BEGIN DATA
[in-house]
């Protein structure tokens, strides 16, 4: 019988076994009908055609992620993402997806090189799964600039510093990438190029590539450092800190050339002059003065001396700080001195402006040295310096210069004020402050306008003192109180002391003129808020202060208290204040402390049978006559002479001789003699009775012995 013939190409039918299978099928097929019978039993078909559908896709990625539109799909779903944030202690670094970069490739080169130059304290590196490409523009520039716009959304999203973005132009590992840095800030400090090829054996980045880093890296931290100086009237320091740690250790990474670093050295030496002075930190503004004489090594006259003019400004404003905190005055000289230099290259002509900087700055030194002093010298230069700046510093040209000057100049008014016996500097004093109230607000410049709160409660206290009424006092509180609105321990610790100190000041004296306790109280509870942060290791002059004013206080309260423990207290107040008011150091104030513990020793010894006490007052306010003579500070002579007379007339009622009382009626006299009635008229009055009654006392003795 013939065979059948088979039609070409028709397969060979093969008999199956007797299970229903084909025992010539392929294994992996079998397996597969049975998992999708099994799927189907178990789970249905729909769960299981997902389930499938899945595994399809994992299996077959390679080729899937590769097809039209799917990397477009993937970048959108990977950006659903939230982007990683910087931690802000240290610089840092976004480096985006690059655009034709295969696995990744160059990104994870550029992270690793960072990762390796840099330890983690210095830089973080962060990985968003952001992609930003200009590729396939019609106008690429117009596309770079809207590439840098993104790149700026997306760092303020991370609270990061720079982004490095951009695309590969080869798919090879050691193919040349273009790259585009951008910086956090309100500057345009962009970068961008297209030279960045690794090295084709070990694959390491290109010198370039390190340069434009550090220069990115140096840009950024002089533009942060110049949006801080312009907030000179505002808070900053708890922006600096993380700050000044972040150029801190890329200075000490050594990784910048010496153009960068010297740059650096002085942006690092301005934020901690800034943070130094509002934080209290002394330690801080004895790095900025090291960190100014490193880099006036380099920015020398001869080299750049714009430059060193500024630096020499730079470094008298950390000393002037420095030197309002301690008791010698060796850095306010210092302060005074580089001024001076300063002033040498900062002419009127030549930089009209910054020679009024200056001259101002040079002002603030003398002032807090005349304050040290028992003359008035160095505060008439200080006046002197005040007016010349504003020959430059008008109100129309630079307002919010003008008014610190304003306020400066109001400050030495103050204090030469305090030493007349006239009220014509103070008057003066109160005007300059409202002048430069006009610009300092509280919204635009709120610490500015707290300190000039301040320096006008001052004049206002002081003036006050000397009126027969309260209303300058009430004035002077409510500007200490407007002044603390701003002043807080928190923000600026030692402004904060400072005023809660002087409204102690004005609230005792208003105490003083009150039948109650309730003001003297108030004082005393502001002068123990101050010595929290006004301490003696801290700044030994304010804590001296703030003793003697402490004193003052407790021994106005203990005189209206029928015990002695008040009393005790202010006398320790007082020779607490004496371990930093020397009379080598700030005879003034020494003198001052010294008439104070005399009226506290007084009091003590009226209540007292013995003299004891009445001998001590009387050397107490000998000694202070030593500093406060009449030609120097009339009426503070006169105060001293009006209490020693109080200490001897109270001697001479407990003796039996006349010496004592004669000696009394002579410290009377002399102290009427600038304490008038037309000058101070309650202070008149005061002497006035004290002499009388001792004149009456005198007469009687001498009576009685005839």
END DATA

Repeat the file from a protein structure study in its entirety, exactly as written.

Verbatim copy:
[in-house]
């Protein structure tokens, strides 16, 4: 019988076994009908055609992620993402997806090189799964600039510093990438190029590539450092800190050339002059003065001396700080001195402006040295310096210069004020402050306008003192109180002391003129808020202060208290204040402390049978006559002479001789003699009775012995 013939190409039918299978099928097929019978039993078909559908896709990625539109799909779903944030202690670094970069490739080169130059304290590196490409523009520039716009959304999203973005132009590992840095800030400090090829054996980045880093890296931290100086009237320091740690250790990474670093050295030496002075930190503004004489090594006259003019400004404003905190005055000289230099290259002509900087700055030194002093010298230069700046510093040209000057100049008014016996500097004093109230607000410049709160409660206290009424006092509180609105321990610790100190000041004296306790109280509870942060290791002059004013206080309260423990207290107040008011150091104030513990020793010894006490007052306010003579500070002579007379007339009622009382009626006299009635008229009055009654006392003795 013939065979059948088979039609070409028709397969060979093969008999199956007797299970229903084909025992010539392929294994992996079998397996597969049975998992999708099994799927189907178990789970249905729909769960299981997902389930499938899945595994399809994992299996077959390679080729899937590769097809039209799917990397477009993937970048959108990977950006659903939230982007990683910087931690802000240290610089840092976004480096985006690059655009034709295969696995990744160059990104994870550029992270690793960072990762390796840099330890983690210095830089973080962060990985968003952001992609930003200009590729396939019609106008690429117009596309770079809207590439840098993104790149700026997306760092303020991370609270990061720079982004490095951009695309590969080869798919090879050691193919040349273009790259585009951008910086956090309100500057345009962009970068961008297209030279960045690794090295084709070990694959390491290109010198370039390190340069434009550090220069990115140096840009950024002089533009942060110049949006801080312009907030000179505002808070900053708890922006600096993380700050000044972040150029801190890329200075000490050594990784910048010496153009960068010297740059650096002085942006690092301005934020901690800034943070130094509002934080209290002394330690801080004895790095900025090291960190100014490193880099006036380099920015020398001869080299750049714009430059060193500024630096020499730079470094008298950390000393002037420095030197309002301690008791010698060796850095306010210092302060005074580089001024001076300063002033040498900062002419009127030549930089009209910054020679009024200056001259101002040079002002603030003398002032807090005349304050040290028992003359008035160095505060008439200080006046002197005040007016010349504003020959430059008008109100129309630079307002919010003008008014610190304003306020400066109001400050030495103050204090030469305090030493007349006239009220014509103070008057003066109160005007300059409202002048430069006009610009300092509280919204635009709120610490500015707290300190000039301040320096006008001052004049206002002081003036006050000397009126027969309260209303300058009430004035002077409510500007200490407007002044603390701003002043807080928190923000600026030692402004904060400072005023809660002087409204102690004005609230005792208003105490003083009150039948109650309730003001003297108030004082005393502001002068123990101050010595929290006004301490003696801290700044030994304010804590001296703030003793003697402490004193003052407790021994106005203990005189209206029928015990002695008040009393005790202010006398320790007082020779607490004496371990930093020397009379080598700030005879003034020494003198001052010294008439104070005399009226506290007084009091003590009226209540007292013995003299004891009445001998001590009387050397107490000998000694202070030593500093406060009449030609120097009339009426503070006169105060001293009006209490020693109080200490001897109270001697001479407990003796039996006349010496004592004669000696009394002579410290009377002399102290009427600038304490008038037309000058101070309650202070008149005061002497006035004290002499009388001792004149009456005198007469009687001498009576009685005839």